A report has now been received, outlining the results of the second season of excavation on the medieval drain at Paisley Abbey. A limited archaeological excavation was carried out by Glasgow University ArchaeologicalResearch Division (GUARD) in September 2010 in collaboration with Renfrewshire Local History Forum, Renfrewshire Council and Paisley Museum. Earlier work had concentrated on the archaeological deposits and artefacts recovered from inside the drain. This excavation followed on from a similar small-scale excavation in 2009 to investigate the construction of the drain and the deposits surrounding it.
The 2010 trench was located over the point in the drain where a medieval manhole had been identified by the Royal Commission on the Ancient and Historical Monuments of Scotland (RCAHMS) during a survey of its interior. The manhole is located between two of the roofing arches of the drain and is approximately 0.7 m by 0.5 m in size. In addition, a possible feeder drain also entered the main drain at roof height at this point. The intention was therefore to investigate these two features from the outside, as well as to assess the survival and condition of the drain and any other associated deposits.
The excavation confirmed the presence of deep deposits of demolition material including an early 20th century tarmac surface and landscaping as was expected. More importantly, however, the excavation revealed masonry structures that might represent the feeder drain identified from the interior survey of the drain. These stones covered approximately half of the trench and included several large angular stones 0.4 m by 0.4 m by 0.25 m in size, which formed a line or edge that ran NW to SE. To the south of this line was another concentration of smaller stones and white mortar 0.7 m wide that lay parallel to the larger stones. The stones did not extend over the SW corner of the trench where grey silt overlay a mixed light-brown layer of clay, silt and mortar. After the whole trench was cleaned, photographed and recorded a small slot 0.2 m by 1 m was excavated into the mixed layer of clay, silt and mortar, which was found to be 0.2 m deep and covered a layer of light-brown mortar-rich silt. In the north of the trench one of the large square stones was removed to reveal more stones beneath. This stone was replaced prior to backfilling.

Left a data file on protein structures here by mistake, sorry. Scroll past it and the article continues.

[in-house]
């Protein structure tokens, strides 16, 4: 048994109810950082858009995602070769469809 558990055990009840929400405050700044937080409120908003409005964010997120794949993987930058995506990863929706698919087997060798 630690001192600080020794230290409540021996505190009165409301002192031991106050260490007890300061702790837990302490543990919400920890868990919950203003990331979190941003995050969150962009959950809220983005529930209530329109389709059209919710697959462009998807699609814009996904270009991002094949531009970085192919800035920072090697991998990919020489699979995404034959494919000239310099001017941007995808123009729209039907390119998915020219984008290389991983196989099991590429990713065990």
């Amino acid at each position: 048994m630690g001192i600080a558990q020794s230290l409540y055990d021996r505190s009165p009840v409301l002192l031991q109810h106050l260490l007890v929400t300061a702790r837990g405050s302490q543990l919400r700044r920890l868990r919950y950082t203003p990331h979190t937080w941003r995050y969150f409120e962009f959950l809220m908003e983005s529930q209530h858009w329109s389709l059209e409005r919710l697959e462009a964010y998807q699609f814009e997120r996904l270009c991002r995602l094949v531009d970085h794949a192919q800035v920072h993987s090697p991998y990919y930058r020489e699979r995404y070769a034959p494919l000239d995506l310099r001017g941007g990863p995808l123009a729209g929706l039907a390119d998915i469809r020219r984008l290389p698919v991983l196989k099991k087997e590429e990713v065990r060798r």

As the extensive layer of stones lay at a depth of 1.3m, which raised health and safety concerns about further excavation, and the present Scheduled Monument Consent did not allow for the removal of archaeologically sensitive material, the excavation stopped at this level. A protective layer of geotextile was placed over the base of the trench and the site backfilled. While these stones may represent the cap of the feeder drain, the size of the stones and their position suggest that these could also represent a wall foundation that may be contemporary with the drain and relate to the monastic precinct. As the stone structures were not excavated it was not possible to determine their exact nature and to confirm that they marked the location of the side drain or form the outer structure to the manhole.